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Old 12-31-2006, 07:06 PM
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? Eaton G80 Gov Lock diff in GM trucks ?

Anyone have any experience with the Eaton G80 gov-lock differential in the newer GM trucks/ suvs?

http://www.traction.eaton.com/prod2.htm

Trying to learn the pros and cons from your experiences.

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Old 01-01-2007, 09:01 AM
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Quote:
Originally Posted by xntrik
Anyone have any experience with the Eaton G80 gov-lock differential in the newer GM trucks/ suvs?

http://www.traction.eaton.com/prod2.htm

Trying to learn the pros and cons from your experiences.
I know two people that have had issues, one truck was a year old and the rear locked up and the other was three weeks old when it did. Neither got any info from the dealer, one wouldn't know the difference and the other the dealer wouldn't tell him anything. Both were under warranty.
There are millions on the road, maybe theirs were isolated.
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Old 01-01-2007, 09:10 AM
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G80 is the RPO that is assigned to any of the GM limited slip or locking diffs. The Gov-lock that you linked to is a bit misunderstood. It is basically an on-demand locker that uses a light coil that mechanically signals the clutches to lock up. Its like a limited slip that is open until excessive wheel slip triggers it to apply the clutches.

They are a heavy duty piece. If you tear one apart you'll find nice heavy internals along with this tiny little wimpy coil. The first reaction is to say that the coil will be the first to break, but in reality, the beefy cross spider gears are the first to go. Its rare to hear about the signal coil failing.

Lockers are open until you lock them together. Limited slips are held together by a viscous clutch all the time. The Gov Lock is what's in between; open for 90% of the time, but a viscous limited slip when needed.

Its a great street posi if you ask me. They get a bad rep because they don't hold up in high-hp race applications, but for street, towing, and HD trucks they are the cat's pajamas
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Old 01-01-2007, 09:46 AM
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they work well when used as designed.

My gov-lock unit spit parts out the back cover on my 74 GMC 4x4 I owned many years ago. It was my fault , I over powered the diff
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Old 01-01-2007, 10:43 AM
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One problem with the gov lock is that if you spin up the rpm too quickly, the lockup mechanism may break. The locking mechanism engages when there is about 100 rpm difference between the two wheels. If you nail the throttle hard and go from 0 to 1000+ wheel rpm quickly it engages with a bang puts a lot of sudden strain on the locking mechanism. Its especially bad on dry pavement.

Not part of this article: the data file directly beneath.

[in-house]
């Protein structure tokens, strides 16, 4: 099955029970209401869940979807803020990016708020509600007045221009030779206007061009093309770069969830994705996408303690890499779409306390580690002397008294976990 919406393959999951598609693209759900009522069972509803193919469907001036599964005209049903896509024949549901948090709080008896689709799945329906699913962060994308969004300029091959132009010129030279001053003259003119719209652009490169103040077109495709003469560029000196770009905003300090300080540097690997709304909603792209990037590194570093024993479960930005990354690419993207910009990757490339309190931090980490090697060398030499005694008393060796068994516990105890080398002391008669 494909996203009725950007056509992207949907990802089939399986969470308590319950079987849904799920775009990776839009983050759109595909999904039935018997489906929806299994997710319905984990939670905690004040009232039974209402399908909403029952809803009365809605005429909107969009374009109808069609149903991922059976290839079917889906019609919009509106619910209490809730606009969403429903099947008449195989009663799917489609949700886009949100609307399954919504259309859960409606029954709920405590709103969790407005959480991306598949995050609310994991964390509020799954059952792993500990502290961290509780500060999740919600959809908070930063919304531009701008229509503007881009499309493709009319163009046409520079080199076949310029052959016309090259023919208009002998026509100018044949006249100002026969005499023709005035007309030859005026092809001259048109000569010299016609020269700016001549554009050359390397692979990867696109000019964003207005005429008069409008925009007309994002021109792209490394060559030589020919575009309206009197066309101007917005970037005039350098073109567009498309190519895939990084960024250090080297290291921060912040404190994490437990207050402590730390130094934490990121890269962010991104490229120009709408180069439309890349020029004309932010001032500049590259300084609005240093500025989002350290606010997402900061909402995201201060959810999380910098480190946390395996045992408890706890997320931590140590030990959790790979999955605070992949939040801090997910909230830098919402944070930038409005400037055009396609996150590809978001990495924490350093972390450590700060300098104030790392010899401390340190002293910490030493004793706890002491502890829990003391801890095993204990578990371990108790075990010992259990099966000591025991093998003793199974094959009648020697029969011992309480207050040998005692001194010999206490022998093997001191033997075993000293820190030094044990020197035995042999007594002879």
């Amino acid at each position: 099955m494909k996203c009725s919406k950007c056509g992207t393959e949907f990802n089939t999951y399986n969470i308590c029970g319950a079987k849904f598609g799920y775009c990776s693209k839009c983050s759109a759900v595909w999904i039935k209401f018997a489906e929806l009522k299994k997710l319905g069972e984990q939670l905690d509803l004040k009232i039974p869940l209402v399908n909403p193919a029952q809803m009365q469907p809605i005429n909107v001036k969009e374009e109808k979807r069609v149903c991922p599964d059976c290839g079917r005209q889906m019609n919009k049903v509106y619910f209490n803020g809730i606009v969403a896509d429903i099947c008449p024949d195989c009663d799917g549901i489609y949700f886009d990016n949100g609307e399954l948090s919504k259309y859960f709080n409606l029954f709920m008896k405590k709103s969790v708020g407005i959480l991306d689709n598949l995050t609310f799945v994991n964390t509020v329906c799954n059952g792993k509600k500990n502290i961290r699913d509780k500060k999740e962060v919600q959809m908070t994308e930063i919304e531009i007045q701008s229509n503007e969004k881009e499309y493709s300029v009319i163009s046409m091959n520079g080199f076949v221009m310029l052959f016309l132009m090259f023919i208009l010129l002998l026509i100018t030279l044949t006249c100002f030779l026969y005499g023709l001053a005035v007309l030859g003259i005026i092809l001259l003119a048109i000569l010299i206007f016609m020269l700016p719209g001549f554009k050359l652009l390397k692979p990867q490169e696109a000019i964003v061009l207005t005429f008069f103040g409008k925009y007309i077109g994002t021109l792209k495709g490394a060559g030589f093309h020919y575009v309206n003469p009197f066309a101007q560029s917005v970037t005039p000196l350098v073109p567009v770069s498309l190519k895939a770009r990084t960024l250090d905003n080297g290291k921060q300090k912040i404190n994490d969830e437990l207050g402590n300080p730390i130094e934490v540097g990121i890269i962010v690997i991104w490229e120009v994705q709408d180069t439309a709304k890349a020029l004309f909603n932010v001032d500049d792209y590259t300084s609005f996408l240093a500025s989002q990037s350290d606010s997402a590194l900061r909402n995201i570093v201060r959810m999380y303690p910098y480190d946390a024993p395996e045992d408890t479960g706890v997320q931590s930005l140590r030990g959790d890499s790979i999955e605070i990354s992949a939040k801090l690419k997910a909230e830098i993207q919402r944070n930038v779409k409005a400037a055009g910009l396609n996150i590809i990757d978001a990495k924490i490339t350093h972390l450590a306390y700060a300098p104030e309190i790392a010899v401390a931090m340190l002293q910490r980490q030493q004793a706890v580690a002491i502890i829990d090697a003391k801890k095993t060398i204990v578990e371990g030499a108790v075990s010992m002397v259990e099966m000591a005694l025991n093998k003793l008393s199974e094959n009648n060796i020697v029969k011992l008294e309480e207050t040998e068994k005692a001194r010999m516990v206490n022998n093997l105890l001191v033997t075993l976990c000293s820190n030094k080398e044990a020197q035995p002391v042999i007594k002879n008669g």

Bruce
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Old 01-01-2007, 01:17 PM
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G80 option. How do you know which type differential is installed in a 2006 Chevy HD2500 2 wd extended cab with 6.0 L??
Also have a 2003 ext cab Z71-1500 with off road and trailer package 5.3 engine 410 gears.

First one in HD2500 lasted 35,000 miles and locked up solid. Second one under warranty lasted 2,000 miles. Now it is out of warranty, so GM doesn't care.

No problelm with the Z71 at 60,000, but it's always had that driveline clunk that they are famous for. I think it is clutch disc limited slip.

I also know that Gov-Lock dis-engages above 20 mph.


Curtis you said,
..."on-demand locker that uses a light coil that mechanically signals the clutches to lock up. Its like a limited slip that is open until excessive wheel slip triggers it to apply the clutches." What kind of coil? electric?

Curtis you also said......"Limited slips are held together by a viscous clutch all the time." ????????????
Viscous limited slips are almost non-existent any more. Most all rear drives are flat multi-disc or cone Auburn style. I think that viscous are available aftermarket for front wheel drives.

75gmck25..... You said that they engage at about 100 rpm difference between rear tires. That seems high= and they disengage at 20 mph. A truck only turns 600 tire rpm at 60 mph.

thanks guys
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Old 01-01-2007, 02:18 PM
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Quote:
Originally Posted by xntrik
Curtis you said,
..."on-demand locker that uses a light coil that mechanically signals the clutches to lock up. Its like a limited slip that is open until excessive wheel slip triggers it to apply the clutches." What kind of coil? electric?
Its a mechanical coil that operates on centrifugal force. It looks kinda like a choke coil, but its not thermo-operated. When one wheel spins, the coil's inertia triggers the lockup. I wish I could be more specific, but I can't.

Quote:
Curtis you also said......"Limited slips are held together by a viscous clutch all the time." ????????????